Local Interpretations of Inconsistent Laws Confuse Citizens
Don’t wear campaign paraphernalia to voting polls on Election Day, Nov. 4, or bring a sweater to cover it up, experts advise.
An individual’s right to dress as he or she pleases and to advocate for a candidate notwithstanding, the experts say inconsistent state laws – and local interpretations – make it simpler and less frustrating to leave the campaign gear behind when going to the polls.
”Whether or not they have a constitutional right to wear [campaign memorabilia], we tell them to leave it at home and avoid the hassle,” said Laughlin McDonald, director of the American Civil Liberties Union Voting Rights Project. “There is a Supreme Court decision that prohibited campaigning within 100 feet of a polling place so we advise that if they do wear a campaign button that they follow that state’s law, unless they are trying to challenge it.”
Barbara Arnwine, executive director for the Lawyers’ Committee for Civil Rights Under the Law, a non-profit legal organization that specializes in election law, agrees. Arnwine said there should be no open endorsement of candidates to help voting sites remain neutral. But, she added, “There needs to be more uniformity of the law under local and state legislation.”
Fact vs. FictionThe issue of donning campaign paraphernalia at polling places might be less of a problem for supporters of Sen. John McCain, R-Ariz., than it would be for voters supporting Sen. Barack Obama, D-Ill. According to Susan Benovitz, owner of Washington-based Capital NovelTees, a major T-shirt wholesaler, Republican voters have not been as enthusiastic as their Democratic counterparts when it comes to purchasing their candidate’s apparel.
“Obama tees have been outselling McCain tees 10 to one all over the country,” Benovitz said. Although she didn’t have exact figures, she has noticed a slight increase in overall sales of campaign paraphernalia for this presidential election compared to previous ones.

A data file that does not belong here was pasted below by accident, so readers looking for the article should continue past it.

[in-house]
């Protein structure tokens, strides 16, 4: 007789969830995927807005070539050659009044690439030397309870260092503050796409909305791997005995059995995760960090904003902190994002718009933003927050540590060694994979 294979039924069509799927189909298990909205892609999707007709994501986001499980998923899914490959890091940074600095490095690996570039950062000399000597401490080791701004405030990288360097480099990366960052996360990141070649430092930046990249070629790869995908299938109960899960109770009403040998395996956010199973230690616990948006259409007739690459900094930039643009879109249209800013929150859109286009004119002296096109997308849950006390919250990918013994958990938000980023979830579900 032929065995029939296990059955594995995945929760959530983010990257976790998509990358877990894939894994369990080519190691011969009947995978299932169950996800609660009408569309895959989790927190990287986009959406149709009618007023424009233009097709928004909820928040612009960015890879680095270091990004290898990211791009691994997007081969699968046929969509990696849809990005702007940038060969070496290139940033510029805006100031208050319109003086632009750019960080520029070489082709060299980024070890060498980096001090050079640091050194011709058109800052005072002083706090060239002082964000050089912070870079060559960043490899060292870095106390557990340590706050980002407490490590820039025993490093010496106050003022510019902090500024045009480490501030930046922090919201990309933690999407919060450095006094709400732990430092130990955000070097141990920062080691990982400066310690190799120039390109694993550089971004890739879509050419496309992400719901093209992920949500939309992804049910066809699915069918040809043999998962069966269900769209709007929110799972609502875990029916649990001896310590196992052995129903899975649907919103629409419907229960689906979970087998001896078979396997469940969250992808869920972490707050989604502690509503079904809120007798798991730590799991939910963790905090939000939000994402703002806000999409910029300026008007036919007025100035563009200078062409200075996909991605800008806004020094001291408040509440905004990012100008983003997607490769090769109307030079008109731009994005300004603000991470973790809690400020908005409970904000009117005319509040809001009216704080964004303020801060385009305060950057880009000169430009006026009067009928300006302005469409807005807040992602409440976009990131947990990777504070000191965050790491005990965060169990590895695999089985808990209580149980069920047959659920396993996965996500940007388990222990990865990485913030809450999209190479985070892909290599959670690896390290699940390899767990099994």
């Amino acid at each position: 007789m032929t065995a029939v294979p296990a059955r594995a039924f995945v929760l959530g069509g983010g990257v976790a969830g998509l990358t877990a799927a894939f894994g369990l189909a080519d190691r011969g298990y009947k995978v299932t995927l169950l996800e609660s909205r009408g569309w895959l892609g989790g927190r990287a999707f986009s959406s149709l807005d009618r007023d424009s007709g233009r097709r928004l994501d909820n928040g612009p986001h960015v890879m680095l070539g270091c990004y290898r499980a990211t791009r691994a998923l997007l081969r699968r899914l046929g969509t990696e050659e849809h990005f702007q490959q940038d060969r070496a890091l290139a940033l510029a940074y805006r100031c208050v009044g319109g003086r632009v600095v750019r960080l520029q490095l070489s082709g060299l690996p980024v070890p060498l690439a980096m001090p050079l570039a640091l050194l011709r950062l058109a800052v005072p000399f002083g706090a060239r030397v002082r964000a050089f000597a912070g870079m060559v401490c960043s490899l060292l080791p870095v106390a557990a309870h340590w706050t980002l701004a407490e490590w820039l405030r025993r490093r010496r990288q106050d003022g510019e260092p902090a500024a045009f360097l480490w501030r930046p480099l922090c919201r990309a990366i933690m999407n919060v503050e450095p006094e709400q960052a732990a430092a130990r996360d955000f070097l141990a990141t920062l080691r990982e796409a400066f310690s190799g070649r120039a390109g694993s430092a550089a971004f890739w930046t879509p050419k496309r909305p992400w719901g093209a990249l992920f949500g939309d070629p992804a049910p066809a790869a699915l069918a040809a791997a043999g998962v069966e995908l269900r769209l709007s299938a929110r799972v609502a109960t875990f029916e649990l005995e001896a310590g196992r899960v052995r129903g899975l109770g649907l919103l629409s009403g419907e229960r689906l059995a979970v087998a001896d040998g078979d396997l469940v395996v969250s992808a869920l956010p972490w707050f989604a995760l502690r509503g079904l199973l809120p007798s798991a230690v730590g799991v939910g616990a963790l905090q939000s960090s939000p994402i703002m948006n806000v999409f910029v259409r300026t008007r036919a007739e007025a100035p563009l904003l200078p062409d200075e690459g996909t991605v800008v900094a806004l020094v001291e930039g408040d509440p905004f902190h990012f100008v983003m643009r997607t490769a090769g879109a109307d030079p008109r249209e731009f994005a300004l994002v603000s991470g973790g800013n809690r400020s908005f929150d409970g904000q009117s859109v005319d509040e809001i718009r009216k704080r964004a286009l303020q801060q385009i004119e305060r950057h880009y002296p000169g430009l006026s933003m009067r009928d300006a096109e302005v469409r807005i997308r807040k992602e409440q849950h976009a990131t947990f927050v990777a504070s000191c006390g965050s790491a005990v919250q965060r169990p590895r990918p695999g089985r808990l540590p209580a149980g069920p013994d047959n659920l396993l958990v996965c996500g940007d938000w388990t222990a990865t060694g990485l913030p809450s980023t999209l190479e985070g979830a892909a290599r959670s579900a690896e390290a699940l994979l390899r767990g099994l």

Thousands of voters have received e-mails and text messages informing them that they may have problems if they show up to the voting booths wearing buttons, stickers and T-shirts with the names of political candidates. In many states, that could be true.
Alpatrick Golphin, 39, of Hyattsville, Md., thought the email he received was just another unsubstantiated rumor. “I thought it was a joke – like Ashton [Kutcher] was trying to punk me,” he said, referring to the actor’s popular MTV prank show, “Punk’d.”
Golphin has voted in other elections, but this was the first time he’s heard warnings about campaign paraphernalia. Maryland does not have a dress code per se, but it still has laws against “electioneering” or campaigning inside a voting poll.
According to the Maryland State Board of Elections, voters are allowed to wear campaign paraphernalia into polling places, but may not linger after voting. Poll workers are not allowed to wear campaign attire within 100 feet of a polling place.
What Constitutes Electioneering?States have the right to decide how to regulate elections so long as the elections are conducted fairly, said Bob Biersack, a spokesman for the Federal Elections Commission. Because there’s no federal provision, elections are administered by the states. Therefore, depending on what voting jurisdiction a citizen resides in, casting a ballot while displaying any campaign affiliations – including names or images on a hat, T-shirt or button – could be classified as passive electioneering, a misdemeanor in some states, depending on how the attire is interpreted by authorities.
The laws are meant to protect elections from voter intimidation and swaying outcomes. But, the written definition of electioneering is murky in some states.
For example, Virginia is a critical swing state in this year’s presidential election, but its voters aren’t the only ones confused about the issue of what constitutes electioneering. Even the state’s board of elections is having a hard time interpreting the law in a way that is clear for the state’s voters.